Regulatory Situation of Herbal Medicines - A Worldwide Review
(1998; 49 pages) [French] [Spanish] View the PDF document
Table of Contents
View the documentACKNOWLEDGEMENTS
View the documentFOREWORD
Open this folder and view contentsI. INTRODUCTION
Close this folderII. REGULATORY SITUATION
Open this folder and view contentsAfrica
Open this folder and view contentsThe Americas
Open this folder and view contentsEastern Mediterranean
Open this folder and view contentsEurope
Open this folder and view contentsSouth East Asia
Close this folderWestern Pacific
View the documentAustralia
View the documentChina
View the documentHong Kong
View the documentMacao
View the documentFiji
View the documentJapan
View the documentMalaysia
View the documentMongolia
View the documentNew Zealand
View the documentPhilippines
View the documentRepublic of Korea
View the documentSingapore
View the documentViet Nam
View the documentIII. CONCLUSION
View the documentIV. REFERENCES
 

Fiji

Traditional medicine has a long history in Fiji and is still used today. Practitioners include herbalists, masseurs, and bone setters.

Legal Status

In addition to Fijian traditional medicines, traditional medicines from other countries, e.g., China, India, and Korea are imported. The existing Pharmacy and Poisons Act of Fiji permits importation of traditional medicines for use by ethnic communities. The Pharmacy and Poisons Board issues import certificates for herbal medicines provided that they make no therapeutic claims. If a therapeutic claim is made on the label or any accompanying leaflet, the Board does not approve an import certificate. The importer is requested to present information which proves the therapeutic claims [132].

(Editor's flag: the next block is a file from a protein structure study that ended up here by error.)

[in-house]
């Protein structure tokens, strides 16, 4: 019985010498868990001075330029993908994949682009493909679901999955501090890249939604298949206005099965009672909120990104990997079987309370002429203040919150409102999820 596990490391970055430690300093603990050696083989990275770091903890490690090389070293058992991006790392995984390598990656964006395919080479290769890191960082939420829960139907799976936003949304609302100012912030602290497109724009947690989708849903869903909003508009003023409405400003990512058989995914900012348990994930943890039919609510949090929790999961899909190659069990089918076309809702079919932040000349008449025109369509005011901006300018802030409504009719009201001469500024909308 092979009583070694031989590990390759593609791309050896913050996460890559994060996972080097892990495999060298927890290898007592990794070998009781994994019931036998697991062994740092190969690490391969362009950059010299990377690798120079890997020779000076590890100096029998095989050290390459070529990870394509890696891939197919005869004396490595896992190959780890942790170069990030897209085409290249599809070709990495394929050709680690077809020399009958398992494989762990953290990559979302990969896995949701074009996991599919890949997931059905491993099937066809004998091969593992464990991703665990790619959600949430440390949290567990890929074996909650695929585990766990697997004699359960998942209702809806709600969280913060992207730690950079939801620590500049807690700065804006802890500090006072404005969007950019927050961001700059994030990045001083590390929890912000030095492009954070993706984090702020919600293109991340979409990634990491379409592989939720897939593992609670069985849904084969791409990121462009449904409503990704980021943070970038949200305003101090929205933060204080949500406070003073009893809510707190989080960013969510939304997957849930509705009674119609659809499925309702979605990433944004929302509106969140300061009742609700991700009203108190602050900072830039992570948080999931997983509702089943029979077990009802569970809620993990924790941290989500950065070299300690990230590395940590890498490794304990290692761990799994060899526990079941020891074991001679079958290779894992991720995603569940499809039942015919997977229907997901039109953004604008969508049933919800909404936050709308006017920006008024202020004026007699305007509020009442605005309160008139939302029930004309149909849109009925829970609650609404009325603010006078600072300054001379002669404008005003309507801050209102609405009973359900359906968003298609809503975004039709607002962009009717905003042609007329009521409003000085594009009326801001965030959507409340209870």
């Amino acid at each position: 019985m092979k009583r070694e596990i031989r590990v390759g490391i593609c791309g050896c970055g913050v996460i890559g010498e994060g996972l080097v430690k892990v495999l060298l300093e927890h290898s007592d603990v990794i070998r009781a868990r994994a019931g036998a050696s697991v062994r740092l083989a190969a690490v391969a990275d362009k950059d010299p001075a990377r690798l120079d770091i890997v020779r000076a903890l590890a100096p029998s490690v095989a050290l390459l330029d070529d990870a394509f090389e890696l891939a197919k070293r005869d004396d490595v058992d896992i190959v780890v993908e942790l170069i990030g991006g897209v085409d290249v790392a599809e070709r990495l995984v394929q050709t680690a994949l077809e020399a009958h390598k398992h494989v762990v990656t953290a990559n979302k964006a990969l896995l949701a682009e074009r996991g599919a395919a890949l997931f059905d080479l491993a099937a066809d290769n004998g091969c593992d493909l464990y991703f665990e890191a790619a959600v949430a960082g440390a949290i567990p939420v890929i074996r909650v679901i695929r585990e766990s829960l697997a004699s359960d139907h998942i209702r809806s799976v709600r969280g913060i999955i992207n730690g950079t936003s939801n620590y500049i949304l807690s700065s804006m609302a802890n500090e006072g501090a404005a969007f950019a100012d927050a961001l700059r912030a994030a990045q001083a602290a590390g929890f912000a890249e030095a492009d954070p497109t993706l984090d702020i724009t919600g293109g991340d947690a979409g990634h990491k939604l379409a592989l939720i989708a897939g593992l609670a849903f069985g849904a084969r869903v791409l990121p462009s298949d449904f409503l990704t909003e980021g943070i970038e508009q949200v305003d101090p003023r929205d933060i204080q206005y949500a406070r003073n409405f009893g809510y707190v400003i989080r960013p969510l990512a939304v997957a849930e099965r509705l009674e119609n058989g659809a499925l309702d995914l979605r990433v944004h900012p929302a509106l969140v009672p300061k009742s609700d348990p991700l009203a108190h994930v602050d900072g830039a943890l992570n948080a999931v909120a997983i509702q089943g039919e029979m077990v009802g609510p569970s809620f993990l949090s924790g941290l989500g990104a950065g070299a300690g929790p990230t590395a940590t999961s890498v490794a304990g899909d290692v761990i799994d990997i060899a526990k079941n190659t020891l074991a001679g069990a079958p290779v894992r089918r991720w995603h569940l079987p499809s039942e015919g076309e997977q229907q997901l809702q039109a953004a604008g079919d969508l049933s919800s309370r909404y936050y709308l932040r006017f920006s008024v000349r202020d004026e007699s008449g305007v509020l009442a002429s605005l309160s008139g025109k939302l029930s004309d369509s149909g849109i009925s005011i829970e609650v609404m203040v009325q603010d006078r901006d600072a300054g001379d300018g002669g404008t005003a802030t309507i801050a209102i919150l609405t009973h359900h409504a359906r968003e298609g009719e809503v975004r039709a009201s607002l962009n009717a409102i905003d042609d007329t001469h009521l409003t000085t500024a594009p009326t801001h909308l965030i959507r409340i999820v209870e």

The Fiji National Drug Policy recommends that the government encourage and support research in traditional medicines. The existing legislation is being re-drafted and is intended to recognize herbal medicines so that their quality, safety, and efficacy may be controlled. The Ministry of Health recognizes the potential danger in the use of products for which quality, safety and efficacy have not been controlled [133,134].

The Ministry of Health has established a Traditional Medicines Committee but up to now there are no results available [132].

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